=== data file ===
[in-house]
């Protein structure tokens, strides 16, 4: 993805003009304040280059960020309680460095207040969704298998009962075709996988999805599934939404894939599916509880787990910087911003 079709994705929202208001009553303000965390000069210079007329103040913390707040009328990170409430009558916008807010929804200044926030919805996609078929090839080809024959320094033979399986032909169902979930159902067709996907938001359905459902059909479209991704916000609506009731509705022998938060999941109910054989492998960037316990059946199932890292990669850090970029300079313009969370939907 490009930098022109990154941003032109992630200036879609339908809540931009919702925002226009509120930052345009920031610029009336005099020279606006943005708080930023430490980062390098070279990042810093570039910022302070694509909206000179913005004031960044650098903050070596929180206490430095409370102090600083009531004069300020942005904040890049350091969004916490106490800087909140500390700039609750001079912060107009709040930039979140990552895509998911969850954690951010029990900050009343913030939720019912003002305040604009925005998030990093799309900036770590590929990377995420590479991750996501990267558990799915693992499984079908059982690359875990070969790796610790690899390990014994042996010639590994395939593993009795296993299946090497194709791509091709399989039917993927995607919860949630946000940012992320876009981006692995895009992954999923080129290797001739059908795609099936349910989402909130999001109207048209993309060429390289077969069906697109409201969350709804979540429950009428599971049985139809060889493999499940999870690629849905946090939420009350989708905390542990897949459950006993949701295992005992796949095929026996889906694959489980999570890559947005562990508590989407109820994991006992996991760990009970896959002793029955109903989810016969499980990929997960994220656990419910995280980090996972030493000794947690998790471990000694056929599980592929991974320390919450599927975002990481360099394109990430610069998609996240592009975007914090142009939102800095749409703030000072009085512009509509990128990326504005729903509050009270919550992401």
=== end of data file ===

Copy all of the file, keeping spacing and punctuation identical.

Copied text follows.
[in-house]
């Protein structure tokens, strides 16, 4: 993805003009304040280059960020309680460095207040969704298998009962075709996988999805599934939404894939599916509880787990910087911003 079709994705929202208001009553303000965390000069210079007329103040913390707040009328990170409430009558916008807010929804200044926030919805996609078929090839080809024959320094033979399986032909169902979930159902067709996907938001359905459902059909479209991704916000609506009731509705022998938060999941109910054989492998960037316990059946199932890292990669850090970029300079313009969370939907 490009930098022109990154941003032109992630200036879609339908809540931009919702925002226009509120930052345009920031610029009336005099020279606006943005708080930023430490980062390098070279990042810093570039910022302070694509909206000179913005004031960044650098903050070596929180206490430095409370102090600083009531004069300020942005904040890049350091969004916490106490800087909140500390700039609750001079912060107009709040930039979140990552895509998911969850954690951010029990900050009343913030939720019912003002305040604009925005998030990093799309900036770590590929990377995420590479991750996501990267558990799915693992499984079908059982690359875990070969790796610790690899390990014994042996010639590994395939593993009795296993299946090497194709791509091709399989039917993927995607919860949630946000940012992320876009981006692995895009992954999923080129290797001739059908795609099936349910989402909130999001109207048209993309060429390289077969069906697109409201969350709804979540429950009428599971049985139809060889493999499940999870690629849905946090939420009350989708905390542990897949459950006993949701295992005992796949095929026996889906694959489980999570890559947005562990508590989407109820994991006992996991760990009970896959002793029955109903989810016969499980990929997960994220656990419910995280980090996972030493000794947690998790471990000694056929599980592929991974320390919450599927975002990481360099394109990430610069998609996240592009975007914090142009939102800095749409703030000072009085512009509509990128990326504005729903509050009270919550992401």